Sparkling wine and the holidays go together just like turkey goes with Thanksgiving. They’re refreshing, festive and perfect with a variety of foods.
So, let’s pop a cork and get the party started. Following is a list of some sparklers I’ve tasted recently that I hope will help you wade through all the bottles that occupy the store shelves this time of year. If your holiday budget is a little tight, don’t worry, as most of these recommendations are very nicely priced and delicious so you can proudly serve them at your next celebration.
Champagne: The Real Thing
We Americans call anything with a cork and bubbles Champagne, but that’s not an accurate description: Only sparkling wines made with designated grape varieties, produced with a specific method from the Champagne region of France, can be called Champagne. They are some of the best known and most expensive wines in the sparkling category. You can find them in vintage and non-vintage bottlings; the vintage Champagnes are more complex and more expensive. The non-vintage wines are still very good and much easier on your wallet.
Moët & Chandon Impérial Brut N/V: Epernay, France
Many of you may remember Moët & Chandon White Star. Well, this is the same thing. It’s now called Imperial. This is a very easy drinking Champagne. It’s a brut (dry), but done in a slightly fruity style. You will find aromas of apple, pear, peach and honey, with some floral notes and a hint of fresh nuts. The palate is rich, smooth and flavorful with a fresh, crisp finish. You’ll find this on the shelf for $50 to $60.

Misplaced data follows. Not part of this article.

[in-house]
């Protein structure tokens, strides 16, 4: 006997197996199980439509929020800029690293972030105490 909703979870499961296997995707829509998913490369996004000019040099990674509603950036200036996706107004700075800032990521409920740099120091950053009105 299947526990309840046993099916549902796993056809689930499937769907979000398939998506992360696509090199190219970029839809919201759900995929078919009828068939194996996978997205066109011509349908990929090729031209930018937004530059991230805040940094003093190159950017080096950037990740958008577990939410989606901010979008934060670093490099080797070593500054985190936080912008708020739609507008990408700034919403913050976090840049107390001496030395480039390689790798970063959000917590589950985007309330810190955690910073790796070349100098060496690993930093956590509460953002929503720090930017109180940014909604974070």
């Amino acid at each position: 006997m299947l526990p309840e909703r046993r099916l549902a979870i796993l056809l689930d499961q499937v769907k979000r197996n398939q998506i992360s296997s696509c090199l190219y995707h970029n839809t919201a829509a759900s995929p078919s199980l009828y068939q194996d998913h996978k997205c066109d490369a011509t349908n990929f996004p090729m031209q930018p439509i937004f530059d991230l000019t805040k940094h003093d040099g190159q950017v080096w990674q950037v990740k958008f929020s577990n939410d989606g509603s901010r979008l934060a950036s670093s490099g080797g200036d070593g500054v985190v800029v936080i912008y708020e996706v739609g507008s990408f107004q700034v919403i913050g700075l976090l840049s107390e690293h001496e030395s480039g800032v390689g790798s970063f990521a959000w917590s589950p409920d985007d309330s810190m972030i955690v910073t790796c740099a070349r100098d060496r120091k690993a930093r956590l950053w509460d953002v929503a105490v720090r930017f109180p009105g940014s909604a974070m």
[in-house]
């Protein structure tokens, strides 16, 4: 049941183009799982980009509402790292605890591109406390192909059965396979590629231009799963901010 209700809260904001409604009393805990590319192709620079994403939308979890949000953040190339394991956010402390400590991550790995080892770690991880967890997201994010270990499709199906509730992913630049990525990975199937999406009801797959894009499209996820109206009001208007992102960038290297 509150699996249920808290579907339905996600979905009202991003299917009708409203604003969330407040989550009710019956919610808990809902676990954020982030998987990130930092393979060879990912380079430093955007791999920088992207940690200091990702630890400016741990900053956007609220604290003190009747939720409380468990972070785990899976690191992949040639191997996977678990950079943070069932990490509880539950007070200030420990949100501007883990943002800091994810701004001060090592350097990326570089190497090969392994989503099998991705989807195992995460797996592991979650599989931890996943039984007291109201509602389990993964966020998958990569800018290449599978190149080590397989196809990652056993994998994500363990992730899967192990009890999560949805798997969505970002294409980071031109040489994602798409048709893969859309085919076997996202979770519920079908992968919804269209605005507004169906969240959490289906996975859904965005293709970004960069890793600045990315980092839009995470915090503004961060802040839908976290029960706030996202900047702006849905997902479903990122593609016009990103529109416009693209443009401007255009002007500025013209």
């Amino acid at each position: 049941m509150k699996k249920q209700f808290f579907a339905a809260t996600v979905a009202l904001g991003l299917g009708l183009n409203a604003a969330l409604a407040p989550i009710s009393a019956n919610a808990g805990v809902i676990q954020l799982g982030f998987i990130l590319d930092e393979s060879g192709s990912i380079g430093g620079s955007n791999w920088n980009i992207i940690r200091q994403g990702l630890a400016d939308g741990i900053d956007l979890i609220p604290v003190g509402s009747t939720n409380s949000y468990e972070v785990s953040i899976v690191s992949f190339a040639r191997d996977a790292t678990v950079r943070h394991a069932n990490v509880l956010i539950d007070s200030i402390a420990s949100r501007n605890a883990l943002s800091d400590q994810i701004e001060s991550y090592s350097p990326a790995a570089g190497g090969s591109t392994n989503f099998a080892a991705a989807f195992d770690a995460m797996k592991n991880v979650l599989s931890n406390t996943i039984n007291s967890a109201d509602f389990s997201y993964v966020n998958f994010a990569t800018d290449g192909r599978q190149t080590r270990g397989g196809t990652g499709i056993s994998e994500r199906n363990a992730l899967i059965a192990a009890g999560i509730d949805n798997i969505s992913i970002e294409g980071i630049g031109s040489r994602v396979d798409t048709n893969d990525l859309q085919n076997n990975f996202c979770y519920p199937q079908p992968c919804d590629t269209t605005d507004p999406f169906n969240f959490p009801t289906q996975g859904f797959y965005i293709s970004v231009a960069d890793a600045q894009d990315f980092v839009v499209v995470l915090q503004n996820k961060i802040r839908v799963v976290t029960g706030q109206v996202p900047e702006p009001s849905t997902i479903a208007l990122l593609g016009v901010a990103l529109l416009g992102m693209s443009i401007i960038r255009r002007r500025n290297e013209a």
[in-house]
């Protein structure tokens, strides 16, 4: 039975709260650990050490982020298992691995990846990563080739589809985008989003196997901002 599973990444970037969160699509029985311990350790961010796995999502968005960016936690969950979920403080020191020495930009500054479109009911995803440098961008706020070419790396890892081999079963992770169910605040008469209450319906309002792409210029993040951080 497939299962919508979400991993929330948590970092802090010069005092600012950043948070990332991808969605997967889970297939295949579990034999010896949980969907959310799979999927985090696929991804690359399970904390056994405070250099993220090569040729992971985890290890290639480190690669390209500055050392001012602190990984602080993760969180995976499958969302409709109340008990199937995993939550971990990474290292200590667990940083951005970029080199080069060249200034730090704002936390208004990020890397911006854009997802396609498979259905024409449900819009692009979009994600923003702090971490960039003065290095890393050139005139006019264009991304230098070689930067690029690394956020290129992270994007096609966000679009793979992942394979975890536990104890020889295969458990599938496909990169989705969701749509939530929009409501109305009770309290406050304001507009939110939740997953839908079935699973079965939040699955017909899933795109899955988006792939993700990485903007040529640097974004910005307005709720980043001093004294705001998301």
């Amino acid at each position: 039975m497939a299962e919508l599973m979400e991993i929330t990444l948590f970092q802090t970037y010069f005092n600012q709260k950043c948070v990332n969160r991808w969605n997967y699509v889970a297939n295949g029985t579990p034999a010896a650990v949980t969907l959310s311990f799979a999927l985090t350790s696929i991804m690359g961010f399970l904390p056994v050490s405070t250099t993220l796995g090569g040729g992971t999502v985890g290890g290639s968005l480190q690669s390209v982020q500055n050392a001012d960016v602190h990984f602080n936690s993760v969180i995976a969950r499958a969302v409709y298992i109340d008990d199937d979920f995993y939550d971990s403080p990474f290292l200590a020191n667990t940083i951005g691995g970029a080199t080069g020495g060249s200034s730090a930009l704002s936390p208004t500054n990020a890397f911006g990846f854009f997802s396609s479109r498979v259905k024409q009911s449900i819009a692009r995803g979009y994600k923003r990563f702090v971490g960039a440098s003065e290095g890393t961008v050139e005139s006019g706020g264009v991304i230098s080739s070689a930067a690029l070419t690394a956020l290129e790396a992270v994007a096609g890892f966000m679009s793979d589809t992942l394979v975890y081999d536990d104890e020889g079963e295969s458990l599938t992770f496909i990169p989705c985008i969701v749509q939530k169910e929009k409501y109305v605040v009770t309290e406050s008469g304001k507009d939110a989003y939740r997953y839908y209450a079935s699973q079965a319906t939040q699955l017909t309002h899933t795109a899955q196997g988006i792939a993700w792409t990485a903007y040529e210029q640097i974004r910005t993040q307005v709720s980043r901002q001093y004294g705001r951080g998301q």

Champagne Aubrey Brut N/V: Reims, France
This is one of my favorite grower (meaning Champagne made by the same guy who grew and picked the grapes) Champagnes. This wine, from a small, family-run estate, has peach, raspberry and fresh lime on the nose. The palate is silky and round with a vibrant and mouthwatering finish. Priced in the mid $40s.
Prosecco: Italy’s Favorite Sparkler
Prosecco is sparkling wine from the Veneto region of Italy. It is made from the glera grape and gets is bubbles using the tank method. That means the secondary fermentation that creates the bubbles takes place in a large tank, then the wines are bottled; that’s unlike Champagne, where the secondary fermentation takes place in the bottle. Since this is so much less labor intensive, Prosecco is much less expensive.
Mionetto Prosecco Brut N/V: Veneto, Italy
This is the perfect wine for any occasion because it is priced right and tastes good. It has an intense and fruity aroma of yellow apples, a little vanilla and a mineral note. The finish is fresh and very dry. Excellent for making Bellinis and other sparkling wine drinks. Priced in the mid- to upper teens.
La Marca Prosecco Extra-Dry N/V: Veneto, Italy
This wine is very elegant for its price. It is delicate and a little less bubbly than the Mionetto but just as satisfying and refreshing. On the nose, you will find fresh citrus, a hint of honey with floral notes. The flavor is fresh, with citrus, lemon, green apple, grapefruit and a toasty note. The finish is light and crisp; and since it is extra-dry (that’s a little sweet, in sparkling wine-speak) it has a touch of sweetness. Nicely priced at about $15.